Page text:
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Sophie Scholl: Die Letzten Tage|Sophie Scholl: The Last Days

Talky Oscar nominee inferior to other films on the subject
By GERALD PEARY  |  March 10, 2006
2.0 2.0 Stars
LONG WINDED: Sophie Scholl: Die Letzten TageGermans dealing with the Nazi period have to excavate for local heroes who opposed Hitler’s regime in a forthright, courageous way. That’s why three features have been made about Munich’s Weiße Rose group, an underground band of students who in 1942-’43 distributed anti-Nazi pacifist pamphlets before being arrested by the Gestapo and executed. In 1982, the great German actress Lena Stoltze played the most famous Weiße Rose member, Sophie Scholl, in complementary films, Die letzten fünf Tage|The Last Five Days and Die Weiße Rose. Both are superior to Marc Rothemund’s speech-saturated German Oscar nominee for Best Foreign Film. It’s a forceful and exciting melodrama for its first half-hour, when Sophie (an effective Julia Jentsch) and her brother Hans are arrested by the Gestapo, and you feel Sophie’s isolation and loneliness. But it loses its momentum as Sophie finds time in prison for long-winded ideological debates with Mohr (Alexander Held), her increasingly flustered Nazi inquisitor. She also manages time in her cell for God and the Savior, an uncomfortably evangelic spin to this legendary anti-Fascist story.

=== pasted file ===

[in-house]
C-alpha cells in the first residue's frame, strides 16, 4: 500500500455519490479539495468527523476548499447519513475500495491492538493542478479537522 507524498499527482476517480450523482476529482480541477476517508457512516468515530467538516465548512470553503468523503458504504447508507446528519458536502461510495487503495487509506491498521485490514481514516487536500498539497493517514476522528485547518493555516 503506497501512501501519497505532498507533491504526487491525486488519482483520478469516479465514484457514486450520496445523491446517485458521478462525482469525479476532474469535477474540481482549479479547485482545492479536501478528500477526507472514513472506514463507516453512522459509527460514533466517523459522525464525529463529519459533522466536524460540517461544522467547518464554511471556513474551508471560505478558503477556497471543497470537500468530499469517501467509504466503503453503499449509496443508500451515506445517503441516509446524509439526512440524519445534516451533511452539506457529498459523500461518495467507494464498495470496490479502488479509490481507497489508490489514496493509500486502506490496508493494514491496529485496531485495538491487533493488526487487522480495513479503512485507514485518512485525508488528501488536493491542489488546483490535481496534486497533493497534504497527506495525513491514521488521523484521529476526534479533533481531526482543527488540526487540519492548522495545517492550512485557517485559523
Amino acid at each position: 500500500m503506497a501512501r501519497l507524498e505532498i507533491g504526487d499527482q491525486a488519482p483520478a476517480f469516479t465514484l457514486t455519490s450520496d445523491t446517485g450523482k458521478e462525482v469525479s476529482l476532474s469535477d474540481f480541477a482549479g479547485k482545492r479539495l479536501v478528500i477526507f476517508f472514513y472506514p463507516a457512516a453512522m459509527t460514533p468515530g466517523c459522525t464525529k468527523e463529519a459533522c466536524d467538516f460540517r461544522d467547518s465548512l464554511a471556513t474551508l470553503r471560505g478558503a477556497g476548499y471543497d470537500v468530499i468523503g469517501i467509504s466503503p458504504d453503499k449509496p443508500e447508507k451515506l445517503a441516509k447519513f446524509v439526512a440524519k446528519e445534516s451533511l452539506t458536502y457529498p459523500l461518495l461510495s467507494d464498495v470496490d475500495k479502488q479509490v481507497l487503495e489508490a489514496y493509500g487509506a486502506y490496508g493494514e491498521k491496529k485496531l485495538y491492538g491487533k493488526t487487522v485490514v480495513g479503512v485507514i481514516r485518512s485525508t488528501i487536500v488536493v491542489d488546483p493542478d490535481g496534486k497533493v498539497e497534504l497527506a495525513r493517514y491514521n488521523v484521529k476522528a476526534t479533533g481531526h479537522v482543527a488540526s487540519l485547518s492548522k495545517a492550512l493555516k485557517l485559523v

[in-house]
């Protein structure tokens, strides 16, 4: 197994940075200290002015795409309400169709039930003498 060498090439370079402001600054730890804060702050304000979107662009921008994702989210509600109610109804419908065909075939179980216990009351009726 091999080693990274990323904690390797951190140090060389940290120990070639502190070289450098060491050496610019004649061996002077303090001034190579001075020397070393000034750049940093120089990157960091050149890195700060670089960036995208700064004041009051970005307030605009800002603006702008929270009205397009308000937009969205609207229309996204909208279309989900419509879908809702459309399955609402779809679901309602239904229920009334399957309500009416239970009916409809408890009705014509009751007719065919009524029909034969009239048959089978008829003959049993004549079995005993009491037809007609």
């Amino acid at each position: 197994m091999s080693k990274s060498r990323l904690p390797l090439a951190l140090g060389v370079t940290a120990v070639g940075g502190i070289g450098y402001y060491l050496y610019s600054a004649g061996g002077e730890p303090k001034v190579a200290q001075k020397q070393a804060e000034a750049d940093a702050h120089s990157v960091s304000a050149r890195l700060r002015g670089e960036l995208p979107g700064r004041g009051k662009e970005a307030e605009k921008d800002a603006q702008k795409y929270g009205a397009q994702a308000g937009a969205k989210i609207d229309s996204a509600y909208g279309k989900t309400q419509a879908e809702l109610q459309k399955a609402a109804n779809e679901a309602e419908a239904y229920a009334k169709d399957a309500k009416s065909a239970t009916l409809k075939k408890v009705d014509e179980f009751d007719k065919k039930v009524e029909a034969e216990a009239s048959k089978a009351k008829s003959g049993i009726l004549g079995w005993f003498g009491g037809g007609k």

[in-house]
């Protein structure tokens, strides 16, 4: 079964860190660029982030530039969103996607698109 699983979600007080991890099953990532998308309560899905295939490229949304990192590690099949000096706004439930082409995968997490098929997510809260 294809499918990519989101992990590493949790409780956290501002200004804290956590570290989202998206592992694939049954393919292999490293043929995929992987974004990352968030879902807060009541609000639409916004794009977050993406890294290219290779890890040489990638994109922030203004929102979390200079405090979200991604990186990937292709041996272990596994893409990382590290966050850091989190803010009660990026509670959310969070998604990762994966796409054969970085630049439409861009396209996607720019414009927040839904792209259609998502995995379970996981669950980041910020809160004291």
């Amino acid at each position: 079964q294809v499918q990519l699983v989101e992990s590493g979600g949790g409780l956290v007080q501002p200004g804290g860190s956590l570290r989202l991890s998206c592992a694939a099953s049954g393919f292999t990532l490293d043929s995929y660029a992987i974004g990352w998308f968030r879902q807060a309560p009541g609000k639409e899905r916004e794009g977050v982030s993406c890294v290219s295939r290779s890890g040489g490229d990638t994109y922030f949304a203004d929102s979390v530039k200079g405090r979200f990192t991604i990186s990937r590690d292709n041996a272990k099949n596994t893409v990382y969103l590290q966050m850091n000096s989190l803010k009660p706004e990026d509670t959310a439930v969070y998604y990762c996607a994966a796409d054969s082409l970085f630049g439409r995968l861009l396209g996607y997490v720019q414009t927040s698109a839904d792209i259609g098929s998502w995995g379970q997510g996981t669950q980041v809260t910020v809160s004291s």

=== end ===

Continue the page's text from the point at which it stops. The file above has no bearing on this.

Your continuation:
Topics: Reviews , Culture and Lifestyle, Adolf Hitler, The Gestapo,  More more >
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